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Roth 401k Versus Traditional 401k Considerations
By Jason Watson, CPA
Posted Saturday, November 5, 2023
Two arguments abound when considering a pre-tax 401k contribution. The argument goes like this- your retirement tax rate will be lower than your wage-earning tax rate. For those in the 32%, 35% or 37% marginal tax brackets, this is likely true. However, those earning big bucks probably continue to earn big bucks during retirement from investments, real estate, consulting, etc.
The other argument is about the free loan from the IRS. If you contribute $30,500 to your pre-tax 401k and you are in the 32% marginal tax bracket, you just put $9,760 in your pocket ($30,500 x 32%). Sure, at some point the IRS wants it back when you withdraw it during retirement and will tax the original contribution plus whatever you earned on it. But this might fall into the let’s worry about next time, next time category.
As such, the second argument is about using the IRS’s money to build additional wealth. You take your $9,760 and do something good with it. Yeah, this argument sort of works. $9,760 annually might not move the needles much on your wealth building strategies. You would need $9,760 x 10 years at 6% rate of return just to afford a down payment on an average rental property.
Rather, most wealth is built with after-tax dollars. The leveraging of the IRS free loan concept sounds great on paper until you gain perspective on the size of the lever.
Another side argument is completely avoiding state income taxes by reducing your state income and therefore income tax with 401k contributions during your wage-earning years, and then establish residency in a tax-free or a tax-friendly state during retirement.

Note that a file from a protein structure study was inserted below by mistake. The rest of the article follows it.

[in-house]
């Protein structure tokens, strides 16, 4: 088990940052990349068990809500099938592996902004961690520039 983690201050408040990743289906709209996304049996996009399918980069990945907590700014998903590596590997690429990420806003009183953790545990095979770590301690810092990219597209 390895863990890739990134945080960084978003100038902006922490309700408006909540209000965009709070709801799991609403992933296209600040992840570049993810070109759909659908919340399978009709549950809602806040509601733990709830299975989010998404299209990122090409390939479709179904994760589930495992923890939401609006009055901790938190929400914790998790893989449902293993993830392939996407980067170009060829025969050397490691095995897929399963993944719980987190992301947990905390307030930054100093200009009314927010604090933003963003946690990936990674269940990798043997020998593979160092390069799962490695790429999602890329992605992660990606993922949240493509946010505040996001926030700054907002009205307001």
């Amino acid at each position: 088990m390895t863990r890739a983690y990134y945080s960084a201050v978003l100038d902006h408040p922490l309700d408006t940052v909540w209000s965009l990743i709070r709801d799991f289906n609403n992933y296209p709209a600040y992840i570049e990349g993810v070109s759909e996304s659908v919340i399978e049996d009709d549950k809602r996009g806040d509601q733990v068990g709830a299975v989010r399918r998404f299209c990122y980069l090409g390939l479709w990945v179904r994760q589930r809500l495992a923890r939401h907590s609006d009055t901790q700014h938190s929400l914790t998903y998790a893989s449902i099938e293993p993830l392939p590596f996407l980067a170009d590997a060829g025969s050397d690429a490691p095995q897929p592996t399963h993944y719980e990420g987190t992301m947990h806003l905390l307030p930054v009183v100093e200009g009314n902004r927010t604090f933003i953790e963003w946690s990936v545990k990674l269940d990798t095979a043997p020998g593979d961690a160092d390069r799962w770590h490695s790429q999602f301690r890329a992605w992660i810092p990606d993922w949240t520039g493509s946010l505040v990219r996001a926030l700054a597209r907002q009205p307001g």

The theories above make sense; however, we ask a basic question- is it easier to pay taxes during your wage-earning years or during retirement? Sure, it depends how much you withdraw during retirement. Please consider that to spend $150,000 during retirement, you might have to withdraw upwards of $180,000 to account for the income taxes.
During your wage-earning years you might have the ability to work a little harder to pay for taxes now. Pick up an extra shift. Close an extra deal. Get a few more tax returns out of the door if you are a tax accountant. Whatever it takes, right? During your retirement years, especially mid-70s or older, you pay taxes with retirement savings (or at least it feels like you do depending on your cash sources).
Also, keep in mind that your primary objective in life is to build wealth. Your second objective is to save taxes, and what a lot of people forget about is saving taxes is not done in a vacuum or just one year; it is done over your entire lifetime.
Finally, consider that the law of 72 suggests that your investments will double every 8 years. Huh? The average rate of return for the S&P 500 is 9.2% since inception. If you take 72 and divide it by 9 (the rate of return) this equals 8, and suggests that your investment will double in 8 years. Where are we going with this? If you have 2 or 3 “doubles” coming up, to have that growth be tax-free upon retirement might be nice.
As mentioned elsewhere, WCG CPAs & Advisors recommends financial planning by a qualified planner to determine your objectives and model your particular scenario.
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